Starting with a model, I cut out two 2 x 4 arrays and wrote "AREA" on the inside of one (taking up all the squares) and wrote perimeter all the way around the outside of the other.
We then discuss the meaning of area: the number of squares on the inside and the meaning of perimeter: the number of units (not squares) around the outside.
Next, we review how to measure area and perimeter. With area, we measure square units, and with linear units. We talk about how linear means along a straight line: Linear Measurement.
I want to provide students with several examples of measurements. For the area column, we write the following examples: square feet, square centimeters, and square inches. Then, in the perimeter column, we simply write: feet, centimeters, and inches.
Steps to Find
I ask: How do we find the area? Students remember our song and begin to sing, "To find the area, count the squares... or multiply the length times width of a polygon." We record these steps in the area column and then discuss how to find the perimeter: Add the sides!
Finally, we compare the formulas for finding area (Area = L x W) and perimeter (Perimeter = L + L + W + W or P = 2L + 2W).
Further Comparison Practice
A couple days ago, I asked students to write to the following prompt: Area is very different from Perimeter. Having reviewed the difference between area and perimeter, I want students to now return to these journal entries to revise their explanations.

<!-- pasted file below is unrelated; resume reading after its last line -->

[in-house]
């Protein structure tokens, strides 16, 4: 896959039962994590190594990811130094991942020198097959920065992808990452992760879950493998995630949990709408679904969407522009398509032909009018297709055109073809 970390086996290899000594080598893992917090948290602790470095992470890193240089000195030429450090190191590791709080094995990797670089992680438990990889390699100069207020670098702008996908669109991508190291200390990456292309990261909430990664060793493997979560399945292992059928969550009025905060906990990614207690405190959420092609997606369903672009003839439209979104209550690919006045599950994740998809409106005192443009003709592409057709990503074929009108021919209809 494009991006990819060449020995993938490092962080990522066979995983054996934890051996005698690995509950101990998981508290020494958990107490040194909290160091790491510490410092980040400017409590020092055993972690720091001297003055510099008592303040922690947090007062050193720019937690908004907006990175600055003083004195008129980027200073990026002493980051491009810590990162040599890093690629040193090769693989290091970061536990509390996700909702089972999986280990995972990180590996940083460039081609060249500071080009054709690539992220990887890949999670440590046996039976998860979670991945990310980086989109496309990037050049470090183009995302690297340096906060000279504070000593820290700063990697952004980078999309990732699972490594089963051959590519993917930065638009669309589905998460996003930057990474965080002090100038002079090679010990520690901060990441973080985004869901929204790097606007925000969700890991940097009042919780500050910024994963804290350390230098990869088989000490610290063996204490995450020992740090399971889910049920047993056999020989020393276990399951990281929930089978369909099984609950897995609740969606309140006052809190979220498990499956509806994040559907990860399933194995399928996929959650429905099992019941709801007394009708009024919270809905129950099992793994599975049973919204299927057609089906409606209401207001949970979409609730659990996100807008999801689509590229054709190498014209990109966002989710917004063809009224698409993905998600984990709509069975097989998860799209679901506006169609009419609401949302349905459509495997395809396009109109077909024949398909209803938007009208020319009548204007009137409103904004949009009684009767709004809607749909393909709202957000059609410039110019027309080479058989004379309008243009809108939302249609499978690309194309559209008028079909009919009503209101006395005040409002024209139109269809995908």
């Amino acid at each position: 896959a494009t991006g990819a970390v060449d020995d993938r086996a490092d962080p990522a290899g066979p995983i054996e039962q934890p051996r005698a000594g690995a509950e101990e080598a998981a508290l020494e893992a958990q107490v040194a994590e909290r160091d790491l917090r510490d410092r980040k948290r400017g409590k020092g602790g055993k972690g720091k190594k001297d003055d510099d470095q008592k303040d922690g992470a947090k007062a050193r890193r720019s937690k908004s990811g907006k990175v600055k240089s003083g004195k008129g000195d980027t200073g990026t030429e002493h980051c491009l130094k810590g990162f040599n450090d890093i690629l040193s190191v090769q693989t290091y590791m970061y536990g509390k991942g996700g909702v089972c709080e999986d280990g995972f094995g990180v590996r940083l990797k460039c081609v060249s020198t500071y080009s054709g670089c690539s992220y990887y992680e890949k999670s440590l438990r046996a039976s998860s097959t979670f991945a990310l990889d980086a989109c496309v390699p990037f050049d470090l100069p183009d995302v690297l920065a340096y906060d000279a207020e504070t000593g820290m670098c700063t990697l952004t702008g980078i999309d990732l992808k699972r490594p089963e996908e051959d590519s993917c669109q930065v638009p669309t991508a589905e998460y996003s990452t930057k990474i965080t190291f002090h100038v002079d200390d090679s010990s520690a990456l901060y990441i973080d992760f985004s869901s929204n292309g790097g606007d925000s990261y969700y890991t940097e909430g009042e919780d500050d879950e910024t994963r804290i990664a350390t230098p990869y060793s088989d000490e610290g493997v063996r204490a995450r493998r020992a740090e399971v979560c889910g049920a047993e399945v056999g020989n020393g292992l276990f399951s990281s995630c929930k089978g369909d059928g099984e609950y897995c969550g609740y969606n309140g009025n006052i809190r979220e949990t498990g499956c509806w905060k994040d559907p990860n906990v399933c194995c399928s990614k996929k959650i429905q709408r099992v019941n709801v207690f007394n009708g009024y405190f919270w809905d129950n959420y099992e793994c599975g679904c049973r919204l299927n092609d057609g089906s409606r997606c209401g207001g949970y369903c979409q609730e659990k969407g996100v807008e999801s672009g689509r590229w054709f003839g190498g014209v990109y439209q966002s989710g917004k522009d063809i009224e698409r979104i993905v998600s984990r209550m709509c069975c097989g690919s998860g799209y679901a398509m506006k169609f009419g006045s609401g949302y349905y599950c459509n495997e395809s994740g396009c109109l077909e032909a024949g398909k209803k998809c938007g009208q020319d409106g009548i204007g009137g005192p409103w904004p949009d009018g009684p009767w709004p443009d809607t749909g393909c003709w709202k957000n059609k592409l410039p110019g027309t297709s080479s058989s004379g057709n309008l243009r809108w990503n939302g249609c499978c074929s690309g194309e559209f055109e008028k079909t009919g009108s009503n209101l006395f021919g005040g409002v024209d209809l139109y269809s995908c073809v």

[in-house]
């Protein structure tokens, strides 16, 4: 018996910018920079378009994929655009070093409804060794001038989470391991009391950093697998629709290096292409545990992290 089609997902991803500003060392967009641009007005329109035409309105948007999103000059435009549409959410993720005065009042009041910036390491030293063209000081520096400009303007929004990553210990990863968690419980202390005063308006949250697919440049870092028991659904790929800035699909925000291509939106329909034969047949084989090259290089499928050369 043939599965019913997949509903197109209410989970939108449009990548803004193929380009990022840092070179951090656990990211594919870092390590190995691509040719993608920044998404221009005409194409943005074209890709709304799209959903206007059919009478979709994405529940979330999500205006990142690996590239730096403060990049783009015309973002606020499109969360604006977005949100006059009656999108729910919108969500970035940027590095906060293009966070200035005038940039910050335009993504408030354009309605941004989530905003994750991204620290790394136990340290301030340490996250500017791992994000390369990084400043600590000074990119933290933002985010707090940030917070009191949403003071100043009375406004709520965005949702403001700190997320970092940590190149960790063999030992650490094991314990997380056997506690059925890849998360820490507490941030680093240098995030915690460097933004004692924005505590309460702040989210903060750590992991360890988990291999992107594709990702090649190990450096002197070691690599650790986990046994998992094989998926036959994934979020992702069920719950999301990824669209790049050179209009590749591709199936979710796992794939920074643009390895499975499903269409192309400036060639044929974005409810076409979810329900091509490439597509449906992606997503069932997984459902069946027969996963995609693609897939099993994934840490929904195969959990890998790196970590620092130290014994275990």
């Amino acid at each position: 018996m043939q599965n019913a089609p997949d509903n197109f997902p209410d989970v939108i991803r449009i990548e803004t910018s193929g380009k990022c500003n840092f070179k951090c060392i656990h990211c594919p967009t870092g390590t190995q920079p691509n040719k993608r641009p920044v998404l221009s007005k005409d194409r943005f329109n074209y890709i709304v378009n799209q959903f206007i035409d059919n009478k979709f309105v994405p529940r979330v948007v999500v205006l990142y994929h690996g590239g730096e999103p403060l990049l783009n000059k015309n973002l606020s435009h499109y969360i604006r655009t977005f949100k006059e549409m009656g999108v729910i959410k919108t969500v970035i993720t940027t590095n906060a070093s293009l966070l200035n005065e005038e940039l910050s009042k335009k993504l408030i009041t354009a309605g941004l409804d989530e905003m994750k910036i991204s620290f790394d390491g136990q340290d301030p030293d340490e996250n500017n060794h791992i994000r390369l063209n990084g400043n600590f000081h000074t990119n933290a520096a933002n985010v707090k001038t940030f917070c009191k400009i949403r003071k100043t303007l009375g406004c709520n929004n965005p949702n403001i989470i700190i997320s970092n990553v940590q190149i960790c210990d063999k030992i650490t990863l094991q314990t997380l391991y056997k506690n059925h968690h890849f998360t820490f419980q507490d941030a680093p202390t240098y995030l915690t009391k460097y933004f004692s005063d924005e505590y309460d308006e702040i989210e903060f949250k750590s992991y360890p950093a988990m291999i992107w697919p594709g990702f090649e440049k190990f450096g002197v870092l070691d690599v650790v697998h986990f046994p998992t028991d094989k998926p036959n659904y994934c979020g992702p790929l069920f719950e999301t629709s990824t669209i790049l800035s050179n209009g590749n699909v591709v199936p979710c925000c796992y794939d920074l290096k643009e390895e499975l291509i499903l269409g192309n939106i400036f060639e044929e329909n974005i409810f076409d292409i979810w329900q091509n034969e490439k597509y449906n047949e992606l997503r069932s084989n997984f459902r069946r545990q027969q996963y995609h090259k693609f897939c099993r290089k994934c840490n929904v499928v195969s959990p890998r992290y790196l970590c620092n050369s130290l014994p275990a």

I ask students to turn back in their math journals to this paragraph and ask: How can we use what we've learned today about area and perimeter to make these mathematical explanations more precise? Students offer great suggestions:
"We can draw a model and label it."
"We can write the formulas for perimeter and area."
"We can use exact definitions."
I ask students to begin revising their work for with red pens: Try to make your explanation more precise!
By integrating the writing process into this lesson, I'm also supporting students as they work toward proficiency in CCSS ELA-Literacy.W.4.5. Strengthening writing through revising and editing can take place in any subject!
Monitoring Student Understanding
Once students begin working, I conference with as many students as possible. My goal is to support students by asking guiding questions (listed below). I also want to encourage students to construct viable arguments by using evidence to support their thinking (Math Practice 3).
This is a difficult assignment at first for several students. For some kids, going back and making changes to completed work is very difficult. I encourage students, ask questions, and celebrate students who choose to overcome this frustration. Eventually, all students were revising! Here's an example of a student's journal during this time: Example of a Student Revising.
After about ten minutes, I invite students to share how they made their work more precise by projecting their work using a document camera! As students share out loud, I watch as others who were once confused excitedly begin making their own revisions. Also, many students work harder to make their revisions just so they can share!
With each student's journal, we discuss as a class: How did this student make his/her mathematical explanation more precise? Students point out:
"She labeled the diagram!"
"He explained more than one way to find area."
"She used the word polygon instead of the word something."